…as Gbajabiamila asks committees to submit draft bill within two weeks
The House of Representatives is proposing an agency that will function as a Transportation Security Administration to sanitise service delivery at Nigeria’s airports, especially the international airports in Lagos, Abuja, Kano and Port Harcourt.
The envisaged agency will harmonise the operations of the multiple Federal Government agencies currently performing overlapping functions at the airports.
The multiplicity of agencies has made travelling a harrowing experience for travellers at the country’s airports as allegations of corruption, extortion, insecurity, dehumanisation, poor infrastructure and poor service delivery are on the increase daily.
Available statistics show that Nigeria has at least 15 agencies working at its international airports.
The decision to set up the agency was taken at a meeting the Speaker of the House, Rep. Femi Gbajabiamila, convened on Tuesday in Abuja, where he discussed the issues with the heads of the agencies.
The proposed agency, which will serve as a pool for the operations of the multiple agencies, will reduce their physical presence or the need for them to make physical contact with air travellers at the airports.
The agencies invited to the meeting included the Federal Airports Authority of Nigeria; Nigerian Civil Aviation Authority; Nigerian Immigration Service; Nigerian Customs Service; Nigeria Centre for Disease Control; Nigeria Police Force; National Drugs Law Enforcement Agency; Port Health; the Nigerian Quarantine Service; and the Office of the Special Adviser to the President on the Ease of Doing Business.
At the end of deliberations, the speaker mandated the House Committee on Aviation chaired by Rep. Nnolim Nnaji, to lead other relevant committees with supervisory duties over the listed agencies, to submit a draft bill on the TSA to the House within two weeks.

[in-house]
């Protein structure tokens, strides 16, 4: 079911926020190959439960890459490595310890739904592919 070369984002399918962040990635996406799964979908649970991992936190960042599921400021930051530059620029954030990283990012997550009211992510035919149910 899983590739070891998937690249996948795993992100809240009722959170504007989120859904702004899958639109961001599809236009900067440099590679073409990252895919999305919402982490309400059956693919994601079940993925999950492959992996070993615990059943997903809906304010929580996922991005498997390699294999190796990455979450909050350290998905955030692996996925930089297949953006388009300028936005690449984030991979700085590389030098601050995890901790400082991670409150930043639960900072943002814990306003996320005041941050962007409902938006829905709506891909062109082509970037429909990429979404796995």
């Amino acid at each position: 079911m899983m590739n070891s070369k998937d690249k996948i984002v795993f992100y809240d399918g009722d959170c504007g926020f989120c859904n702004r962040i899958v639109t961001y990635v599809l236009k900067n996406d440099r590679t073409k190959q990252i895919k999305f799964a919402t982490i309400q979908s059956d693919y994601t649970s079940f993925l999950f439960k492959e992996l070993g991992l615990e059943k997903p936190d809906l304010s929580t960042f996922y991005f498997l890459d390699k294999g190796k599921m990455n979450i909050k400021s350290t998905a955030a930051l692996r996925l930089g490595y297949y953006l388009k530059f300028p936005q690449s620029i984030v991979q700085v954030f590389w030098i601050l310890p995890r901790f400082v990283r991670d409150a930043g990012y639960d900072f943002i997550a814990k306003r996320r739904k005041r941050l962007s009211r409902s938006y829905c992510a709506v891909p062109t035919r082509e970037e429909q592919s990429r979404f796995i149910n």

He stated, “This meeting has been a worthwhile effort. Our surest solution is to come up with a law that sets up an agency of government that oversees operations at the airports.
“The agency will function like the TSA. All the relevant committees of the House will work within the next two weeks to draft a bill on airport operations in Nigeria.
“They can also liaise with the Office of the SA to Mr President on the Ease of Doing Business so that the details of the draft will be worked out.”
Speaking earlier, Gbajabiamila had expressed unhappiness over the damage done to Nigeria’s image by the activities of the personnel working for some of the agencies.
The speaker recalled that reported cases of extortion, meaningless levies, multiple checks and unnecessary delay in passenger movements had been on the increase daily such that travellers recorded some of the corrupt officials and posted the videos on the social media, to the embarrassment of Nigeria.
Gbajabiamila added, “The face of Nigeria, which is the airport to visitors, we are not where we are supposed to be. Why and how do we move forward?
“How do we make travelling through an airport a pleasant experience? Some people pass through our airports and swear never to come back.
“There is lack of infrastructure, there is the high cost of regulatory levies, bad escalators, air conditioners, inter-agency squabbles, touting and so on.
“There are unintended consequences of these problems, including economic losses. So, the 9th House has a responsibility to look into these issues.”
Some of the agency heads, who spoke at the session, heaped much of the blame on the behaviour of men of the armed agencies like the NCS and the police, though they admitted that corruption cut across all the agencies.
They claimed that armed agencies often breached airport operations and responded when corrected, by either assaulting officials of other agencies or intimidating them.
On the issue of poor infrastructure, FAAN, which owns the airports, told the session that the country’s international airports required total reconstruction to bring them up to date with global standards.
The meeting resolved that the proposed TSA would be the starting point for addressing the multiplicity of problems encountered by travellers at the airports.